How the Cleveland Browns can survive Deshaun Watson era cap purgatory

Browns, Andrew Berry. Mandatory Credit: Ken Blaze-USA TODAY Sports
Browns, Andrew Berry. Mandatory Credit: Ken Blaze-USA TODAY Sports /
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Cleveland Browns
Columbus Crew investor operator Jimmy Haslam walks the sideline before the game against Nashville SC at Field in Columbus, Ohio on April 2, 2022. /

The Cleveland Browns exit strategy

So suppose some year in the future, just hypothetically, the Browns finish with a losing record, and the team is old due to not having had a first-round pick in forever. The Browns will owe $55 million-plus or even more to Watson for the upcoming season and perhaps even another year or two.

Now he wants out. In addition, they are way over budget because of monster contracts for Denzel Ward, Myles Garrett, Amari Cooper, and several others. It’s time to get a new quarterback and rebuild for the future. What then? Is there an “exit strategy,” as they say in business terms?

Maybe. When the time comes, the Browns need to find a trading partner who is totally committed to a one-year push for the Super Bowl, just like the 2021 Rams, 2022 Browns, or Colts. The Browns also need Watson to remain a star, and not poison his own well like Baker Mayfield did either by off-the-field issues or on the field performance or health. If the time comes when Watson wants to get traded, it will help if Watson and his agent are equally flexible as Matty Ryan and his agent were.

If Watson needs to be traded, some general manager may get “Quarterback Fever” and pass it on to the owner. The other team, just like the Browns, may be mesmerized by the possibility of a first-year discount, meaning that Watson’s first year could be for less than market value.

That can cause their eyes to glaze over. Then they will start talking about giving up draft picks and signing away the team’s future. Once they catch quarterback fever, they stop caring about the future.

This seems like a ridiculous Browns fantasy, but recall that Cleveland wasn’t the only team willing to trade multiple draft picks for Watson, so it might be possible again. We saw the same thing happen for Carson Wentz (two years in a row) and Matt Ryan.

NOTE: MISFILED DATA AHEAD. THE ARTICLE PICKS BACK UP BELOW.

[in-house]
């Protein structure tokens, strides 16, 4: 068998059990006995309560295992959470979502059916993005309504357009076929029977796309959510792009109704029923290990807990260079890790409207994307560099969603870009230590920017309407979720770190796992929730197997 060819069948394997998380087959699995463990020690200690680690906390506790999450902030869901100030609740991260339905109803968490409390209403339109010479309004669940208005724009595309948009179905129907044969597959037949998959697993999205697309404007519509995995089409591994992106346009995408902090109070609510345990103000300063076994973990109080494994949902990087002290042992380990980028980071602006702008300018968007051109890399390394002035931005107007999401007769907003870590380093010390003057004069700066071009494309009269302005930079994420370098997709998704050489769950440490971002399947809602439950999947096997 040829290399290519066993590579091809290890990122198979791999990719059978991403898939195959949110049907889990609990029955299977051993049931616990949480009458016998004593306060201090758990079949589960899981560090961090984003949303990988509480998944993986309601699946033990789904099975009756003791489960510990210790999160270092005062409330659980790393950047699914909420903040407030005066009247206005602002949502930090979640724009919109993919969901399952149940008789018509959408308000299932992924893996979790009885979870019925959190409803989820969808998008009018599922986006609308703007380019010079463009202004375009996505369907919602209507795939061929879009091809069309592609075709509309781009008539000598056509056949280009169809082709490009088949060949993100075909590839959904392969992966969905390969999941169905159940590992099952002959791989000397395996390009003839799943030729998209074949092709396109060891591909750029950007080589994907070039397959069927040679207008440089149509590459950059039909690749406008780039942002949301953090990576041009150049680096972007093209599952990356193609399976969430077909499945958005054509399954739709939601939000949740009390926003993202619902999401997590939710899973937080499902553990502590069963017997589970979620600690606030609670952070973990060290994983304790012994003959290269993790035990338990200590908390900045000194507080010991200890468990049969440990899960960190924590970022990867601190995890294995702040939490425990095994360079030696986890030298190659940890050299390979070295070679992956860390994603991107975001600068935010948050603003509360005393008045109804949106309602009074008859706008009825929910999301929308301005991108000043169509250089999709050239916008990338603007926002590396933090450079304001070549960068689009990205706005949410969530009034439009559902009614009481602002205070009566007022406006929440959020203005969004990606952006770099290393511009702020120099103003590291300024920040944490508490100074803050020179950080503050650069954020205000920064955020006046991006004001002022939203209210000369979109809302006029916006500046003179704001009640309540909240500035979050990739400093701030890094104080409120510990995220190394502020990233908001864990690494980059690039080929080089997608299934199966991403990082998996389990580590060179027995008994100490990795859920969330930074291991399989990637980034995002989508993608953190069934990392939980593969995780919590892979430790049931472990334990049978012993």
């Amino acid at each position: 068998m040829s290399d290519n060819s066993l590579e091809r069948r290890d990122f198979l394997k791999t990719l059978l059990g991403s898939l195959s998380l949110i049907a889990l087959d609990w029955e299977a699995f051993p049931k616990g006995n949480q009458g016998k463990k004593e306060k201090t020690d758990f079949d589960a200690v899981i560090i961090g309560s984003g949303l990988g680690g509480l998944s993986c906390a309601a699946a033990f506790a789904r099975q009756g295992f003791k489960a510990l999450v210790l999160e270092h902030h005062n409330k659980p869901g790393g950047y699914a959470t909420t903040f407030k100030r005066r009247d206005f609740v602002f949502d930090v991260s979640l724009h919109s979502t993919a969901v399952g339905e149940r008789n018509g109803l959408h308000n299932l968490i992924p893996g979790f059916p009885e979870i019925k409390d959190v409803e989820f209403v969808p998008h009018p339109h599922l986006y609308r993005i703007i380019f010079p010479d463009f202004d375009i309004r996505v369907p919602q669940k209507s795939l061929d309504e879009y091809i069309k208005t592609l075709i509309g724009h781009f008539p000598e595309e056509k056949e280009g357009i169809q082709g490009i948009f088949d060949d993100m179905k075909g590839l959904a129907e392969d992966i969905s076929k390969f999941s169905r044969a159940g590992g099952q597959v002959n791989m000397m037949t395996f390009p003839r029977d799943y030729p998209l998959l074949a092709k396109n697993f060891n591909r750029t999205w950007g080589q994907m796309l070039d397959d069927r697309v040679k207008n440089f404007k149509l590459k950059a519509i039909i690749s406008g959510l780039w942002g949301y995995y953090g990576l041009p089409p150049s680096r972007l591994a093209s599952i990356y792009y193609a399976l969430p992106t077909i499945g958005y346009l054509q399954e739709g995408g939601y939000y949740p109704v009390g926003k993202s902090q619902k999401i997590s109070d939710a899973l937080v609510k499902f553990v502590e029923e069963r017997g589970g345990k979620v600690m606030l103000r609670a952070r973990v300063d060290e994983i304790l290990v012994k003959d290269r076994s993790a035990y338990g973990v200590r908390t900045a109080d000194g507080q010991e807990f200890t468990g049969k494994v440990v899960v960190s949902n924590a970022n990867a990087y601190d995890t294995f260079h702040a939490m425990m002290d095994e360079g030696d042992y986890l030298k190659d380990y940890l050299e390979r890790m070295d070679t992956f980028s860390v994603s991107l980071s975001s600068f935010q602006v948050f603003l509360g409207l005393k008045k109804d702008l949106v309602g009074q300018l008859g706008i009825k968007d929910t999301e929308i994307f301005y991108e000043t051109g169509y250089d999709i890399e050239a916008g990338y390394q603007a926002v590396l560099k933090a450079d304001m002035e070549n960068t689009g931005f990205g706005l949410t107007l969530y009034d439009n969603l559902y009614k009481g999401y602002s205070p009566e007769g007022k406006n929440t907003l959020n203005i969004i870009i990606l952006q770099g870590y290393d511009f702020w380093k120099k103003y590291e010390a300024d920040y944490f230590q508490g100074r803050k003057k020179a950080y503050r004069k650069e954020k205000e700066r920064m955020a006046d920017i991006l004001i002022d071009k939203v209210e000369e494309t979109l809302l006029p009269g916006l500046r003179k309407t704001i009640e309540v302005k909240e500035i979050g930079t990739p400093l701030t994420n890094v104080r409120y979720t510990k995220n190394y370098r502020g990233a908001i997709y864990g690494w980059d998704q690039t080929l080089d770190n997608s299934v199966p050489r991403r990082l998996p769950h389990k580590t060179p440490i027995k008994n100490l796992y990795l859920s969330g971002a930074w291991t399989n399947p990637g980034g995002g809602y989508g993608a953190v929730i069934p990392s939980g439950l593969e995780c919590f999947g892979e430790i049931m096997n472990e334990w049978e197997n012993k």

These trades were all the result of way over-valuing (in this author’s opinion) the quarterback position, and under-valuing the future of the franchises involved. It’s not logical, but it’s true. Don’t expect three first-round picks the second time around, but the Browns could even get a valuable draft haul in return.

That’s the positive scenario, but it’s not guaranteed. Without belaboring the point, no player is risk-free, and Watson has at least as much risk as the average player. Watson has had two ACL surgeries in his brilliant career, and then there is the obvious risk of legal repercussions from the pending court cases that he is involved in. The Browns gambled a huge amount of money on one player. He’s one hit away or one off-the-field incident away from having it all go up in smoke.

However, it is not just Watson’s contract. The Browns are built on the play-now, pay-later plan, in many ways like the Saints. There is no first-round draft pick until 2025. Many of Berry’s signings were made with generous guaranteed money and commitments to pay bonuses in voidable years which will drain future budgets for years to come.

Cleveland has made the collective decision to gamble everything on the 2022 season, and 2023 and beyond will be about clearing cap space and trying to dig themselves out of the hole that they have dug for themselves.

If the time comes that the Browns have to admit that they are rebuilding again, they may find it necessary to see whether the core of the team wants to tough it out with the Browns rebuilding process. The “core” refers to stars Myles Garrett, Denzel Ward, Joel Bitonio, Nick Chubb, and Wyatt Teller. The Browns and the Dawg Pound need to be up-front if Watson is traded.

The message is that we love all of you, but without Watson, the team might win four games. Do you want to be traded to a contender or can we keep you happy in Cleveland somehow? What is best for each player, deep down?

Chaining them to a sinking ship might be what the fans want and expect, but wouldn’t be the act of love that it seems. We would like to see some of them, at least, spend their entire careers with Cleveland, as Joe Thomas did, but not everyone is like Joe Thomas, nor should they be. The cold hard truth is that the Browns will need draft picks and cap space again if they are to avoid a total disaster.

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If, God forbid, Watson is injured or becomes untradeable for some other reason, then the Browns would have to figure out how to play football with a budget that is $55 million dollars lower than the budgets of their rivals, and no first-round draft choice until 2025. Does anyone else think that is a problem? Please comment below!